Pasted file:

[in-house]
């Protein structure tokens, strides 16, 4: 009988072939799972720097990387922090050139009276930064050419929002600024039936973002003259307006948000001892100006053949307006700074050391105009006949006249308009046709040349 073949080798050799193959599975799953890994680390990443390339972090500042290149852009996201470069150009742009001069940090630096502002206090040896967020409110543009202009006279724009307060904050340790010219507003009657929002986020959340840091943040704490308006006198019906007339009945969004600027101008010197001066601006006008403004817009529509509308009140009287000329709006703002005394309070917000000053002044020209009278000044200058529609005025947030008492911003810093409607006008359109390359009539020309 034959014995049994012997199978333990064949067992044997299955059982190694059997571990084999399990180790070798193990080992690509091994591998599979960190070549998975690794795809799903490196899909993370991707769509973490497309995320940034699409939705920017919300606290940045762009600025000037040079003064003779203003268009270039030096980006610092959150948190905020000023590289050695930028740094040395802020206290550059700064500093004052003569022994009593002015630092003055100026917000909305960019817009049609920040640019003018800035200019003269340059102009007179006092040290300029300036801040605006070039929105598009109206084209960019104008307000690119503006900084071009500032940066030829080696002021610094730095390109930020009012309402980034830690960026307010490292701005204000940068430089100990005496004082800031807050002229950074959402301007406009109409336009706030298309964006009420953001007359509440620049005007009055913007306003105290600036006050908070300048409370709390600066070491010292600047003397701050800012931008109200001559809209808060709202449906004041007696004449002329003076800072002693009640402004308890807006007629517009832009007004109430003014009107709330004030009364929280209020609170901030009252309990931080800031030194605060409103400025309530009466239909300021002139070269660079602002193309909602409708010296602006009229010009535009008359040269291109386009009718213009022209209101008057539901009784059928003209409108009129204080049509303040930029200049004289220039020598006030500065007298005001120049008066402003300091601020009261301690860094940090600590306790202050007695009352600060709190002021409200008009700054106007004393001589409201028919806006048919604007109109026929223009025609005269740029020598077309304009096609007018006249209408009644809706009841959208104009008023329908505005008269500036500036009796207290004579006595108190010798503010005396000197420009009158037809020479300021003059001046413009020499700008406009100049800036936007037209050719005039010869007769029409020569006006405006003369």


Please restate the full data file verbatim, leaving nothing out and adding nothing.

[in-house]
């Protein structure tokens, strides 16, 4: 009988072939799972720097990387922090050139009276930064050419929002600024039936973002003259307006948000001892100006053949307006700074050391105009006949006249308009046709040349 073949080798050799193959599975799953890994680390990443390339972090500042290149852009996201470069150009742009001069940090630096502002206090040896967020409110543009202009006279724009307060904050340790010219507003009657929002986020959340840091943040704490308006006198019906007339009945969004600027101008010197001066601006006008403004817009529509509308009140009287000329709006703002005394309070917000000053002044020209009278000044200058529609005025947030008492911003810093409607006008359109390359009539020309 034959014995049994012997199978333990064949067992044997299955059982190694059997571990084999399990180790070798193990080992690509091994591998599979960190070549998975690794795809799903490196899909993370991707769509973490497309995320940034699409939705920017919300606290940045762009600025000037040079003064003779203003268009270039030096980006610092959150948190905020000023590289050695930028740094040395802020206290550059700064500093004052003569022994009593002015630092003055100026917000909305960019817009049609920040640019003018800035200019003269340059102009007179006092040290300029300036801040605006070039929105598009109206084209960019104008307000690119503006900084071009500032940066030829080696002021610094730095390109930020009012309402980034830690960026307010490292701005204000940068430089100990005496004082800031807050002229950074959402301007406009109409336009706030298309964006009420953001007359509440620049005007009055913007306003105290600036006050908070300048409370709390600066070491010292600047003397701050800012931008109200001559809209808060709202449906004041007696004449002329003076800072002693009640402004308890807006007629517009832009007004109430003014009107709330004030009364929280209020609170901030009252309990931080800031030194605060409103400025309530009466239909300021002139070269660079602002193309909602409708010296602006009229010009535009008359040269291109386009009718213009022209209101008057539901009784059928003209409108009129204080049509303040930029200049004289220039020598006030500065007298005001120049008066402003300091601020009261301690860094940090600590306790202050007695009352600060709190002021409200008009700054106007004393001589409201028919806006048919604007109109026929223009025609005269740029020598077309304009096609007018006249209408009644809706009841959208104009008023329908505005008269500036500036009796207290004579006595108190010798503010005396000197420009009158037809020479300021003059001046413009020499700008406009100049800036936007037209050719005039010869007769029409020569006006405006003369």